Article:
Demand Gen Chat
Demand Gen Chat

Season 3, Episode 9 · 5 months ago

What execs really want to see from marketing & how to position your product as must-have vs nice to have | Ashley Wilson @ Momentum

ABOUT THIS EPISODE

In the newest episode of Demand Gen Chat, I spoke with Ashley Wilson, co-founder and COO at Momentum. Ashley’s career started in marketing and she has since co-founded Momentum, a sales automation platform for revenue teams.

If you’re a marketer looking for guidance on the best way to update your leadership team on how marketing is going, you won’t want to miss this episode. We also chat about how Ashley approached making her first marketing hire, how marketers should spend their first 30 days in a role to have the biggest impact, and how getting your messaging right can help position your product as a must-have vs nice to have when budgets are tight.

Show Notes

Follow Tara: https://www.linkedin.com/in/taraarobertsonFollow Ashley: https://www.linkedin.com/in/awilson820/

Check out the Inside Olivine newsletter: https://olivinemarketing.substack.com/

About Demand Gen ChatDemand Gen Chat is a Chili Piper podcast hosted by Tara Robertson. Join us as we sit down with B2B marketing leaders to hear about the latest tactics and campaigns that are driving pipeline and revenue. If you’re looking for tactical ways to improve your marketing, this podcast is for you!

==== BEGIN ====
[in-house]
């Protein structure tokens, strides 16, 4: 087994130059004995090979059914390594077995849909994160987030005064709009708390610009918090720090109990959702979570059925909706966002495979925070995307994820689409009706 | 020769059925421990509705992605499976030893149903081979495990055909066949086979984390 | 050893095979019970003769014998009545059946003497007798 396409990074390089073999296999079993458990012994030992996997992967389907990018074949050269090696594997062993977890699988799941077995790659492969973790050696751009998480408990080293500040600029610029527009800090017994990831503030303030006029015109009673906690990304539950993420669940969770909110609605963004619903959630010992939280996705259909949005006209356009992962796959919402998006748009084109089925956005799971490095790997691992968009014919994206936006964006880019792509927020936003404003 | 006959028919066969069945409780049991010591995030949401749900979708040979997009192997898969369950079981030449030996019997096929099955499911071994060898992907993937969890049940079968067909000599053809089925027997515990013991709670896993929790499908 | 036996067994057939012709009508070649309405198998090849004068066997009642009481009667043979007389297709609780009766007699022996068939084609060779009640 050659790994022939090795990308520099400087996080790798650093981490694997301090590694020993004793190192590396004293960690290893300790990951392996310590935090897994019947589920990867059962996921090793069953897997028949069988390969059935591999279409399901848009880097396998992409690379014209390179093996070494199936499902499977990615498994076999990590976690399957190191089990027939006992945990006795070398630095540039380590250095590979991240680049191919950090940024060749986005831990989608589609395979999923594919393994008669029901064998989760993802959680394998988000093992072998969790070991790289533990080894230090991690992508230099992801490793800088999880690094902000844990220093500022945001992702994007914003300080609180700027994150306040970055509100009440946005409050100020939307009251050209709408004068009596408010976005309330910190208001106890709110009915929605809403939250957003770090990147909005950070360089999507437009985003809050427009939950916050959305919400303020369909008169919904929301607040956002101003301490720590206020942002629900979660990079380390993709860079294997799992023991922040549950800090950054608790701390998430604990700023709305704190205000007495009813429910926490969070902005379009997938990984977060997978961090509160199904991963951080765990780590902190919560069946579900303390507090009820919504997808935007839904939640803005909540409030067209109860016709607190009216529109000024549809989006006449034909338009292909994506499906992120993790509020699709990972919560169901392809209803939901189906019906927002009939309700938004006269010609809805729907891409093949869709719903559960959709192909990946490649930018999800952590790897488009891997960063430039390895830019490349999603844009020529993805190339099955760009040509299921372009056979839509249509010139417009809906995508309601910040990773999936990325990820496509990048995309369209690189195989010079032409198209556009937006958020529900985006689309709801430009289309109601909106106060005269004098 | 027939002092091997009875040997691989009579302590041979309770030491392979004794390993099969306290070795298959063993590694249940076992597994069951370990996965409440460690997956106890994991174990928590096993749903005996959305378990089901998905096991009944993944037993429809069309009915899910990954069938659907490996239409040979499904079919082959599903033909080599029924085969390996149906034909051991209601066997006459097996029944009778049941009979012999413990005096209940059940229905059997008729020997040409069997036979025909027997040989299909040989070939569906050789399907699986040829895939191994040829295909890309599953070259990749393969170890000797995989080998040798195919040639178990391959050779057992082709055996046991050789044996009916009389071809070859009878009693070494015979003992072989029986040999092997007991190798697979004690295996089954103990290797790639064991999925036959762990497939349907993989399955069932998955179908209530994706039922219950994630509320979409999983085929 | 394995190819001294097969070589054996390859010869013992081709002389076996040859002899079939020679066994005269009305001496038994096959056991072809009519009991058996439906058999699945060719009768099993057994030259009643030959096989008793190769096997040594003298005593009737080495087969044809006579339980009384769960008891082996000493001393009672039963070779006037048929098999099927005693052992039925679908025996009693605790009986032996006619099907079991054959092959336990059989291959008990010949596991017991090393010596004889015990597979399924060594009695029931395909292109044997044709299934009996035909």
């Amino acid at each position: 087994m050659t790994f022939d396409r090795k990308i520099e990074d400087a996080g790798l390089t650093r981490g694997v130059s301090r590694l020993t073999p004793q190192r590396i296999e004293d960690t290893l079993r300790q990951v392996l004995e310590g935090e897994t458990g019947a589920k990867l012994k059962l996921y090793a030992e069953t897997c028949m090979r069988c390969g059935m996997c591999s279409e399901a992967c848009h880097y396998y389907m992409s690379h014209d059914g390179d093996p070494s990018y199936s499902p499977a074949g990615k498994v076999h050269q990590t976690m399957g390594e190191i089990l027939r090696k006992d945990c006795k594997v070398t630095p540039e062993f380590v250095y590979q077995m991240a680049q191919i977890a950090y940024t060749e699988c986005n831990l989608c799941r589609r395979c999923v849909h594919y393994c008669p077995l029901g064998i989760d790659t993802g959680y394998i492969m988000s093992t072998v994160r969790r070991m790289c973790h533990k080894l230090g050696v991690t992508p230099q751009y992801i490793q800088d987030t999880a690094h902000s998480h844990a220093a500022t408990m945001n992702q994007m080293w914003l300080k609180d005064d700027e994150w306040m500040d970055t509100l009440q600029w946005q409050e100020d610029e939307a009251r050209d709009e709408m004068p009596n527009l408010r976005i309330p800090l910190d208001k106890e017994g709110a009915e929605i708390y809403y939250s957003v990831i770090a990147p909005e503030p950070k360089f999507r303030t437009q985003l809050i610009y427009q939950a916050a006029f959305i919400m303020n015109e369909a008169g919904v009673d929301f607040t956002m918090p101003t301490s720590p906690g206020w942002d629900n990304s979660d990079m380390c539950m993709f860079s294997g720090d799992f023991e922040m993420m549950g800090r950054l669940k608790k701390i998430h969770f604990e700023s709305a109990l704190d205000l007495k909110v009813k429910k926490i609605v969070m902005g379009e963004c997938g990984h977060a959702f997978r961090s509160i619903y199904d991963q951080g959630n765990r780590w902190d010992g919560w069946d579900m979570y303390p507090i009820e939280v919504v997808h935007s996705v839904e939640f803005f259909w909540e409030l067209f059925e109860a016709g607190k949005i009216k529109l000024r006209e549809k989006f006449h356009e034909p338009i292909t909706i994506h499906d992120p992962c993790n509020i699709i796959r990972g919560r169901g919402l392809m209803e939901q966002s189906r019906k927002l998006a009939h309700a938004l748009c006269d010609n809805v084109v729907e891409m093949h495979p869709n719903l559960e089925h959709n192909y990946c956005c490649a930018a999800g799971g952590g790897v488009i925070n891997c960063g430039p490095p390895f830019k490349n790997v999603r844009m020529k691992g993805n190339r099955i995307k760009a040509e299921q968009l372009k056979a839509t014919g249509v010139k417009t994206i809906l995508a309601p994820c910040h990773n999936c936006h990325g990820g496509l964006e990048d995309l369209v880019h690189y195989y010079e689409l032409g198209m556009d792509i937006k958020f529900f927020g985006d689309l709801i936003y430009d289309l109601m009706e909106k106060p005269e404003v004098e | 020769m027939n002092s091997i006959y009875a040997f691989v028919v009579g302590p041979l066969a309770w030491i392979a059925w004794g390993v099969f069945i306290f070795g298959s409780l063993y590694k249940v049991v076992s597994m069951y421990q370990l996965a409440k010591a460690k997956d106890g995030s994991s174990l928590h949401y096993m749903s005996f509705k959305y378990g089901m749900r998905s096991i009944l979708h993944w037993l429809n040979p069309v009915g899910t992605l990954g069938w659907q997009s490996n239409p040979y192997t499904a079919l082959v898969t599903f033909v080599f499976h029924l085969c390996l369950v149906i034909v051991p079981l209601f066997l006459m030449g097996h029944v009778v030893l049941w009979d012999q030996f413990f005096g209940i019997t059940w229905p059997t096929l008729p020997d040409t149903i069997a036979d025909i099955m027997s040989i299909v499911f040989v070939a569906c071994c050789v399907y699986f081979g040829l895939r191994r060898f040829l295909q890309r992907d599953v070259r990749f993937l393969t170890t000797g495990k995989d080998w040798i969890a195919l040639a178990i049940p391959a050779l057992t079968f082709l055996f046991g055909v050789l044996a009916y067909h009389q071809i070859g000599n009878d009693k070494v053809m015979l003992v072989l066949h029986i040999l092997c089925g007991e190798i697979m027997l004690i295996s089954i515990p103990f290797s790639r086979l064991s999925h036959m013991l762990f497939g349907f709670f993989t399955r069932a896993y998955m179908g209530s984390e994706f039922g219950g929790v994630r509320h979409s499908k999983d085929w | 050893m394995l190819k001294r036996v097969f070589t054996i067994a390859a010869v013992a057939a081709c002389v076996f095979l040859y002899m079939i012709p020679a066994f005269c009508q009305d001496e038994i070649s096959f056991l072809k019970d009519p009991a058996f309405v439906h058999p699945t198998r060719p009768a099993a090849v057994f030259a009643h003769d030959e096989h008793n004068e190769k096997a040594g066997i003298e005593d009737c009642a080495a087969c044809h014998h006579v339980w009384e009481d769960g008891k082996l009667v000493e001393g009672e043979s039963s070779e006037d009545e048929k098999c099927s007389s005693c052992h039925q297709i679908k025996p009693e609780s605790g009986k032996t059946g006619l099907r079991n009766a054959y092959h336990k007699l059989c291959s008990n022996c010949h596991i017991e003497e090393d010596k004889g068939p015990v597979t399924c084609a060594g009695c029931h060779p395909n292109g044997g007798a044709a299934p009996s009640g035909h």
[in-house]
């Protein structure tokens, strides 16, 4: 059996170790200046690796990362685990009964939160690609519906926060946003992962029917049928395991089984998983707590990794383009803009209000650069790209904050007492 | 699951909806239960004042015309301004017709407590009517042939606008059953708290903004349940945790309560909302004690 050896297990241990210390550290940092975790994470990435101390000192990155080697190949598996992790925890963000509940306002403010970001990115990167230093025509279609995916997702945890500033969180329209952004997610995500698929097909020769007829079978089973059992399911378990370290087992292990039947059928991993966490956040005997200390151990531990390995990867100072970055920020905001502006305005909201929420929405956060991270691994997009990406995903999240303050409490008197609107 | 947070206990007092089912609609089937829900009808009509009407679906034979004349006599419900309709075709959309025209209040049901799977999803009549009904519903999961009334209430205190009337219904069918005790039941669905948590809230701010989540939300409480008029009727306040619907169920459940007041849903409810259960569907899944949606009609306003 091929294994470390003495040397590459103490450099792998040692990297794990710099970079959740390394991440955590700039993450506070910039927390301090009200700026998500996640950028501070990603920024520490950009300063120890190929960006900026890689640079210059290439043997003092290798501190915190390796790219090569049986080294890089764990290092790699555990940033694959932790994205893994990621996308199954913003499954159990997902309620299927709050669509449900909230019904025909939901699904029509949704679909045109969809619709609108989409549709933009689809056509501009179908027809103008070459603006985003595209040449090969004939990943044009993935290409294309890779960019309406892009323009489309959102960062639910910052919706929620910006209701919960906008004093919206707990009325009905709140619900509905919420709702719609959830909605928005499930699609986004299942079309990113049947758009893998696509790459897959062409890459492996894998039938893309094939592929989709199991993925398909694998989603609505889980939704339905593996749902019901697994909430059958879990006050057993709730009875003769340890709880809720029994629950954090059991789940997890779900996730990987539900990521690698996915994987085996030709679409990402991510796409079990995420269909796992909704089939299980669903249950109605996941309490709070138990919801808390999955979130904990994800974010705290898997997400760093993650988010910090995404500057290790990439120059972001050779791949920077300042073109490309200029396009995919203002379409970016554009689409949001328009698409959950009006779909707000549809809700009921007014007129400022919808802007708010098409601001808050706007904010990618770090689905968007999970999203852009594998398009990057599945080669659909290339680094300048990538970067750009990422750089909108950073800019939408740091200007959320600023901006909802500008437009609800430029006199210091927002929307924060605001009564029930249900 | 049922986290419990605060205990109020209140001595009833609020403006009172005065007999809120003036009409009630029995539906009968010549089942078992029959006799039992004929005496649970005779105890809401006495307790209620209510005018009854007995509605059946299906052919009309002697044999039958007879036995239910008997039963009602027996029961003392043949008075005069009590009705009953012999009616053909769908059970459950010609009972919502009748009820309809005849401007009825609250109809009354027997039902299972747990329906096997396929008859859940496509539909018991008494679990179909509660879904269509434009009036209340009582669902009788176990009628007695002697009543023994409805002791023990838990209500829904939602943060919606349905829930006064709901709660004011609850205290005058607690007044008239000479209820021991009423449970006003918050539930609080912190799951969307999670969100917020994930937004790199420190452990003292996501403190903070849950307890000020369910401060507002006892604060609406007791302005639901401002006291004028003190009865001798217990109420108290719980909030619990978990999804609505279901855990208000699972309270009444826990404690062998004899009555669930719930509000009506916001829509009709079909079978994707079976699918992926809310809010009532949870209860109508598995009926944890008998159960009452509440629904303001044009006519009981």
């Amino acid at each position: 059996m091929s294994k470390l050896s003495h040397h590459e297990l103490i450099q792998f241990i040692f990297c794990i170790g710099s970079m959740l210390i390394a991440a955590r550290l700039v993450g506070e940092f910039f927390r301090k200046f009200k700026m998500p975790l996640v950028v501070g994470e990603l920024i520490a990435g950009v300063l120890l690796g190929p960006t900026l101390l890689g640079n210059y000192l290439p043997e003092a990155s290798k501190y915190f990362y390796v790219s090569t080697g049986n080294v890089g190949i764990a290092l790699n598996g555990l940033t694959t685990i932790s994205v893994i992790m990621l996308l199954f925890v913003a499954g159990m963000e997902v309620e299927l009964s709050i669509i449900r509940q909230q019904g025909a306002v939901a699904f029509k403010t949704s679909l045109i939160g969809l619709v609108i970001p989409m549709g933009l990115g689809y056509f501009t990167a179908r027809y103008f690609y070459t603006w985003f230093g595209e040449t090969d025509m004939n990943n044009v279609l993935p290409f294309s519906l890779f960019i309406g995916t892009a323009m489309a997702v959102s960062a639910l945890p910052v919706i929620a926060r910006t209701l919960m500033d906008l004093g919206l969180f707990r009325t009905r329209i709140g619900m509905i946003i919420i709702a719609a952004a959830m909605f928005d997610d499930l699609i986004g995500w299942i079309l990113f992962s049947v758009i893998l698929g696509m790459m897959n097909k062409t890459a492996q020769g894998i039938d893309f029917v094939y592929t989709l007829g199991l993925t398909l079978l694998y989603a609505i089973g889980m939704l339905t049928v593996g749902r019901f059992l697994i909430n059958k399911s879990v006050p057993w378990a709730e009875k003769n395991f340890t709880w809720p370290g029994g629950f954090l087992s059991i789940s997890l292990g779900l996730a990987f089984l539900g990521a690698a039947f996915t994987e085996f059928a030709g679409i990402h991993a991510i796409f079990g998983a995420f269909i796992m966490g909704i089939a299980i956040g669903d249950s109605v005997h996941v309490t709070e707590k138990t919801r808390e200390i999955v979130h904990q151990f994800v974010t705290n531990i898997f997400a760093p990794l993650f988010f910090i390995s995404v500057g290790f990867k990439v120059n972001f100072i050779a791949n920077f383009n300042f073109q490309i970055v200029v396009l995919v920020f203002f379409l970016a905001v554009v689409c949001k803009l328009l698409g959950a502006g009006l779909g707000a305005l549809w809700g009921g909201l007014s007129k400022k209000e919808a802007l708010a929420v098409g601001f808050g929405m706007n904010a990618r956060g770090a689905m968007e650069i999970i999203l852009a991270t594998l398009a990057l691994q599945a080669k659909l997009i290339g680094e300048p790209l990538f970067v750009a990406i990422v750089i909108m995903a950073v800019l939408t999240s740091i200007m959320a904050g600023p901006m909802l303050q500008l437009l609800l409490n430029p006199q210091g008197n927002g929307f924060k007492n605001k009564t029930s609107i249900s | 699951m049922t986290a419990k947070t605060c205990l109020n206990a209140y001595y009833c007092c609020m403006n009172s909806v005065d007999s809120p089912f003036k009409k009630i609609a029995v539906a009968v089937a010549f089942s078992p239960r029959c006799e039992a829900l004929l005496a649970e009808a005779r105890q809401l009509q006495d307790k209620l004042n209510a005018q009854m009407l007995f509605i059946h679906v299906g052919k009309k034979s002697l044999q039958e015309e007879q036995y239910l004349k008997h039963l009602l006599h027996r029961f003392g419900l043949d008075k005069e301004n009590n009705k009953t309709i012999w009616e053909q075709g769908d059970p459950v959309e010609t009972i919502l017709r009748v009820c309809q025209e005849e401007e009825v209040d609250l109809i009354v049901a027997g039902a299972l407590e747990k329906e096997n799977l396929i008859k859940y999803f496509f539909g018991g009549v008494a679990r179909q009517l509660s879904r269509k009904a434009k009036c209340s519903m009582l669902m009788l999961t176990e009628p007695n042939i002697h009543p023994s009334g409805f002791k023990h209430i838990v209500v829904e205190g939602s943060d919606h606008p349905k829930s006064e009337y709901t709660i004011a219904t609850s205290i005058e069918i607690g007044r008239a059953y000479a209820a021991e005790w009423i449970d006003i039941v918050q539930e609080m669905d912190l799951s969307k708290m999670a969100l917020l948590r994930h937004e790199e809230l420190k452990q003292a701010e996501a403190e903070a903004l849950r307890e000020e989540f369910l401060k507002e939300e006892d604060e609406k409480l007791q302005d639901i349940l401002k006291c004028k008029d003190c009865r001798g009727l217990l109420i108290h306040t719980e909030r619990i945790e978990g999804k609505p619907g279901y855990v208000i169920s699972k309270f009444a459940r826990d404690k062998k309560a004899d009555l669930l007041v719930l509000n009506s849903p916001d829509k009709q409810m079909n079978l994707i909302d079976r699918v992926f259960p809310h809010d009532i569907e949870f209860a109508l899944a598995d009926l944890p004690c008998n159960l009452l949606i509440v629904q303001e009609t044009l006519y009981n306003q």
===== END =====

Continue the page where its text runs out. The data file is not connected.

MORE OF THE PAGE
Welcome back to another episode of demand Gen chat. I'm your host, Haara Robertson, and today I'm joined by a special guest. I usually speak with marketers on the show, but today I'm joined by Ashley Wilson. Ashley as the CO founder and CEO at momentum, a sales automation platform for revenue teams. Ashley, welcome to the podcast a thanks so much for having me. Thanks so much for joining. Really looking forward to this conversation. I think I mentioned this right before we started recording, but I usually speak with marketers and obviously you have a ton of experience in marketing prior to founding momentum. So really curious you're a little bit about your transition from marketer to co founder and how did you go about that transition? was there anything that really surprised you making that jump? Yeah, so, before I started momentum, I had founded a product marketing agency called Olivine in Um. That's still running and I was going very well and actually my husband, who's one of my co founders, started momentum with Moy's our third co founder, and Uh yeah, I was helping out on the marketing side along with my my partner Rachel, at momentum, I mean sorry, at Olivine and we were sort of acting as a third CO founder, helping with the earliest stage of positioning and messaging and thinking about what the website would look like. And Uh, I didn't really have plans to necessarily join momentum full time, but after about six months realized that I was kind of itching to get back into startup land and uh, it just made sense for me to jump into momentum more full time and ray to kind of run olivine Um and and do the agency thing. So that was how how I found myself back now as a founder and back in startups. That's really interesting to me that you kind of jumped a bit back and forth between obviously being on the consulting side, you're working with startups a lot of the time, but I could see that it to want to go back and do it yourself and kind of get back in the weeds of things. How did you end up in the CEO role? How did that happen?...